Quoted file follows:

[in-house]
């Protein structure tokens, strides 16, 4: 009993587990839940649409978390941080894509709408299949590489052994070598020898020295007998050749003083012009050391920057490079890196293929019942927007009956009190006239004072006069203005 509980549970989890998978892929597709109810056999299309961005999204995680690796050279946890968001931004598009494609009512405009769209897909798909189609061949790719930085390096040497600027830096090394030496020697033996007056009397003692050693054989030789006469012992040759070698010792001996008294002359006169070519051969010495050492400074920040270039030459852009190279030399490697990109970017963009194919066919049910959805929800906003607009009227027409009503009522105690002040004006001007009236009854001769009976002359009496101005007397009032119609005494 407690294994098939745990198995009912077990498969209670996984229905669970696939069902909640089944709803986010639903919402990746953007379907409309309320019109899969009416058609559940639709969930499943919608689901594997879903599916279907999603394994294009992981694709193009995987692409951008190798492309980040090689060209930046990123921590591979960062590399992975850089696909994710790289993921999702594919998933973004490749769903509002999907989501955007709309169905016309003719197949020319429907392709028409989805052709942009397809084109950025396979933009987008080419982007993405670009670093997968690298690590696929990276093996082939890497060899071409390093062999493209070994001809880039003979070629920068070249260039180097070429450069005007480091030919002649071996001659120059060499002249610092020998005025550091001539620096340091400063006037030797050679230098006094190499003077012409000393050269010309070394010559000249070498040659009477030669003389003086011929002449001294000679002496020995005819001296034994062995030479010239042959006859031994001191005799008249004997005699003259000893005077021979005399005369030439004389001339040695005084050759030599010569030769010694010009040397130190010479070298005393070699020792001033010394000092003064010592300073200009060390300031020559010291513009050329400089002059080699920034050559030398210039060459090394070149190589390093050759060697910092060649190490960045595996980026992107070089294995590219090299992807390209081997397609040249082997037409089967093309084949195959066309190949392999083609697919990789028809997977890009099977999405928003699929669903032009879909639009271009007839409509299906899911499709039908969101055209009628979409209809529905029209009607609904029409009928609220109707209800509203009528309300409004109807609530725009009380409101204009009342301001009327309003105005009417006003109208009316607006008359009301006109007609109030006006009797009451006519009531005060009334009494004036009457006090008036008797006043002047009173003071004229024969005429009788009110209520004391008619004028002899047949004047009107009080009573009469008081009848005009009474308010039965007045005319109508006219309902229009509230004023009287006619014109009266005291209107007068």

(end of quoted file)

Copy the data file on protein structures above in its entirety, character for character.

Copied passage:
[in-house]
């Protein structure tokens, strides 16, 4: 009993587990839940649409978390941080894509709408299949590489052994070598020898020295007998050749003083012009050391920057490079890196293929019942927007009956009190006239004072006069203005 509980549970989890998978892929597709109810056999299309961005999204995680690796050279946890968001931004598009494609009512405009769209897909798909189609061949790719930085390096040497600027830096090394030496020697033996007056009397003692050693054989030789006469012992040759070698010792001996008294002359006169070519051969010495050492400074920040270039030459852009190279030399490697990109970017963009194919066919049910959805929800906003607009009227027409009503009522105690002040004006001007009236009854001769009976002359009496101005007397009032119609005494 407690294994098939745990198995009912077990498969209670996984229905669970696939069902909640089944709803986010639903919402990746953007379907409309309320019109899969009416058609559940639709969930499943919608689901594997879903599916279907999603394994294009992981694709193009995987692409951008190798492309980040090689060209930046990123921590591979960062590399992975850089696909994710790289993921999702594919998933973004490749769903509002999907989501955007709309169905016309003719197949020319429907392709028409989805052709942009397809084109950025396979933009987008080419982007993405670009670093997968690298690590696929990276093996082939890497060899071409390093062999493209070994001809880039003979070629920068070249260039180097070429450069005007480091030919002649071996001659120059060499002249610092020998005025550091001539620096340091400063006037030797050679230098006094190499003077012409000393050269010309070394010559000249070498040659009477030669003389003086011929002449001294000679002496020995005819001296034994062995030479010239042959006859031994001191005799008249004997005699003259000893005077021979005399005369030439004389001339040695005084050759030599010569030769010694010009040397130190010479070298005393070699020792001033010394000092003064010592300073200009060390300031020559010291513009050329400089002059080699920034050559030398210039060459090394070149190589390093050759060697910092060649190490960045595996980026992107070089294995590219090299992807390209081997397609040249082997037409089967093309084949195959066309190949392999083609697919990789028809997977890009099977999405928003699929669903032009879909639009271009007839409509299906899911499709039908969101055209009628979409209809529905029209009607609904029409009928609220109707209800509203009528309300409004109807609530725009009380409101204009009342301001009327309003105005009417006003109208009316607006008359009301006109007609109030006006009797009451006519009531005060009334009494004036009457006090008036008797006043002047009173003071004229024969005429009788009110209520004391008619004028002899047949004047009107009080009573009469008081009848005009009474308010039965007045005319109508006219309902229009509230004023009287006619014109009266005291209107007068």